3 Examples of Misconduct Ptolemy may have copied sky charts2. Paul Kammerer (1920s) faked breeding results in toads using India inkSponsored Programs
4 + + Examples of Misconduct 3. William T. Summerlin (1970s) faked results of skin transplants on mice with a black felt-tip pen4. ( ) Dr. Woo Suk Hwang of South Korea was found guilty of research misconduct5. (2006) Jon SudbØ falsified data in clinical research and reported funding from a non-existent grant++Sponsored Programs
5 Scientific FraudThere are many examples of published studies or report that have been later found incorrect, misleading, or fraudulent.These are always detected, eventually due to the scientific method and peer review.The net effect is loss of time, resources, and public mistrust.Significant recent examples:MMR Vaccine / Autism studySpeed of Himalayan glacier meltingHuman stem cell cloning study5
9 What is Research Misconduct? “Fabrication, falsification, or plagiarism inproposing, performing, or reviewing research,or in reporting research results”OSTP Definition
10 OSTPThe Office of Science and Technology Policy (OSTP) is an office in the Executive Office of the President (EOP), established by United States Congress on May 11, 1976, with a broad mandate to advise the President on the effects of science and technology on domestic and international affairs.
11 Fabrication is making up data or results and recording or reporting them. Falsification is manipulating research materials, equipment, or processes, or changing or omitting data or results such that the research is not accurately represented in the research record.Plagiarism is the appropriation of another person’s ideas, processes, results, or words without giving appropriate credit
12 Research misconduct does not include honest differences of opinion
13 Be “proven by a preponderance of evidence.” Legal ParametersRepresent a “significant departure from accepted practices”Have been “committed intentionally, or knowingly, or recklessly”Be “proven by a preponderance of evidence.”
14 Not in the OSTP Misconduct Definition, but Sometimes Included in Institutional Definitions Violation of Federal rulesAbuse of confidentialityAuthorship or publication violationsFailure to report misconductObstruction of misconduct investigationRetaliation against whistleblowers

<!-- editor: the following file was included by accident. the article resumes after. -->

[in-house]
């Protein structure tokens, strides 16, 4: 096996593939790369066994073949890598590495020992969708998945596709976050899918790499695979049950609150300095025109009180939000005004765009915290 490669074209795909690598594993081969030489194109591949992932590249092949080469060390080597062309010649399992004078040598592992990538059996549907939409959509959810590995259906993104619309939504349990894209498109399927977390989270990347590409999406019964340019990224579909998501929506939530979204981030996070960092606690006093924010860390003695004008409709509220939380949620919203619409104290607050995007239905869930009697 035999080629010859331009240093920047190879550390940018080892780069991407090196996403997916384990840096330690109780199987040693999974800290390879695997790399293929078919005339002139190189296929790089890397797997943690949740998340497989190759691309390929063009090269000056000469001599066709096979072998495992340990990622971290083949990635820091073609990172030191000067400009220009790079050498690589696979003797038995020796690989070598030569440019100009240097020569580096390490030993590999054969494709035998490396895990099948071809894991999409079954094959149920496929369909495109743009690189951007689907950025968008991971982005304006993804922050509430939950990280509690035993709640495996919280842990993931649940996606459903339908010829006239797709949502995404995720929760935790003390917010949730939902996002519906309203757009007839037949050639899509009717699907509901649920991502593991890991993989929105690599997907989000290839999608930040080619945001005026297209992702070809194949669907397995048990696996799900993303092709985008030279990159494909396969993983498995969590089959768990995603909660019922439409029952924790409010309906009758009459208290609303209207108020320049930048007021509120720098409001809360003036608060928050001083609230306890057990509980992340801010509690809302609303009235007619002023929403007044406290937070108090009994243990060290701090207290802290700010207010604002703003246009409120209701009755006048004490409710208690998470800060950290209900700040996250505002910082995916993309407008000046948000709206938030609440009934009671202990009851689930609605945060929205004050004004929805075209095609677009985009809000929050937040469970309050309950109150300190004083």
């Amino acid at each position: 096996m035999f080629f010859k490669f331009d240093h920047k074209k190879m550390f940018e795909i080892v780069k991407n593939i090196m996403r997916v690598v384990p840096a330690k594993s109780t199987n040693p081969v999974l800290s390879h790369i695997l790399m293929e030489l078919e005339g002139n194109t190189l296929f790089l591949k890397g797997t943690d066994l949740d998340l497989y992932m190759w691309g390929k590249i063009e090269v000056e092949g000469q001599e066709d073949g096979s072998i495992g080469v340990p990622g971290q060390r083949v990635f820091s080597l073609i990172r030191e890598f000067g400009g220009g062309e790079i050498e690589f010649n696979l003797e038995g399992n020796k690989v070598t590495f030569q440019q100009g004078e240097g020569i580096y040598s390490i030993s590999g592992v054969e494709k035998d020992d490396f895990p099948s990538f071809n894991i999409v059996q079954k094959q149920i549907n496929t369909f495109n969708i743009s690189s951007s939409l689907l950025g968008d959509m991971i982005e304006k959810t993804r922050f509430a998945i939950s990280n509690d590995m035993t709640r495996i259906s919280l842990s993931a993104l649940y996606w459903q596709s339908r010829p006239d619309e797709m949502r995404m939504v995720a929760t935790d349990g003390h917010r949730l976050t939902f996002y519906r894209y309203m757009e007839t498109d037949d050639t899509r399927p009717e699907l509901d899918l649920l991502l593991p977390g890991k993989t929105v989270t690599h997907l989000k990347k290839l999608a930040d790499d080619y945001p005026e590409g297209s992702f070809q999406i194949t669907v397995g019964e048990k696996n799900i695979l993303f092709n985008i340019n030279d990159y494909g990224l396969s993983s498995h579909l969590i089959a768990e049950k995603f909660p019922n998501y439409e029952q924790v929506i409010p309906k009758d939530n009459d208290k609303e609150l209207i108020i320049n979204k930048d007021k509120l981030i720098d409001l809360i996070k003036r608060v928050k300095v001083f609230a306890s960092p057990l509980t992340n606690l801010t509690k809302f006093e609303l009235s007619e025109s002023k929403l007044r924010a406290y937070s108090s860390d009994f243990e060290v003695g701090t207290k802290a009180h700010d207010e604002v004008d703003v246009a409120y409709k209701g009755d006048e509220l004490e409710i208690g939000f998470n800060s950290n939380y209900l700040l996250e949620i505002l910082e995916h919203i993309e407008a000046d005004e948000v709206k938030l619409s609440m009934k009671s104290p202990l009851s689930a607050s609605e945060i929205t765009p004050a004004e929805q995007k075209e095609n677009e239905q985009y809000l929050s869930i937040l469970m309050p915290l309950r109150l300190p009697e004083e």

15 Actions That Are Not Misconduct Sexual HarassmentMisuse of funds (financial fraud)Gross negligence of persons in their professional dutiesVandalism (including tampering with experiments andinstructionsViolations of research responsibility (animals, DNA)Whistle-blowingCover-up of misconductMalicious allegations
16 Questionable Research Practices (Not Scientific Misconduct) 1. Failing to retain significant research data for a reasonable period2. Maintaining inadequate research records, especially for results that are published or are relied on by others3. Conferring or requesting authorship on the basis of a specialized service or contribution that is not significantly related to the research reported in the paper
17 Questionable Research Practices (Not Scientific Misconduct) 4. Refusing to give peers reasonable access to uniqueresearch materials or data that could supportpublished papers5. Using inappropriate statistical or other methods of measurement to enhance the significance of research findings6. Inadequately supervising research subordinates or exploiting them
18 Questionable Research Practices (Not Scientific Misconduct) 7. Misrepresenting speculations as fact or releasingpreliminary research results, especially in thepublic media, without providing sufficient datato allow peers to judge the validity of the resultsor to reproduce the experiments
19 Why Does It Occur? Poor supervision Too much work Lack of training Lack of interestFame and fortuneProve a held theoryCut corners
20 If…. 1. the data seem too good to be true, they probably are. 2. the author cranks out one publication after another, question his research practices.3. a researcher says her plagiarism is a one-time indiscretion---check further (it probably isn’t).
21 WhistleblowersNAS: “…someone who has witnessed misconduct has an unmistaken obligation to act”.Protected under the 1st Amendment and the False Claims Act of 1986Individuals will report misconduct only if their institution has a viable support/protection system in place
22 Whistleblowers (continued) 2/3 of whistleblowers report at least one negative outcome:pressure to drop allegationscounter-allegationsostracized by colleaguesfired/denied promotionsthreats of suits/being sued3/4 of whistleblowers would do it again!
23 Sanctions 1.) Retract articles already in print 2.) Surrender or suspend grants or contracts3.) Letters of Reprimand4.) Imposition of Special RequirementsCertificationSenior PI to oversee work and assure correctness5.) Rescind privilege of serving as PI6.) Rescind graduate faculty status7.) Termination of employment8.) Students: expulsion
24 Parting Advice Follow the general norms of science and the specific norms of your discipline.Violations of the public’s trust in science aredevastating to all.Do the right thing!If in doubt, don’t!
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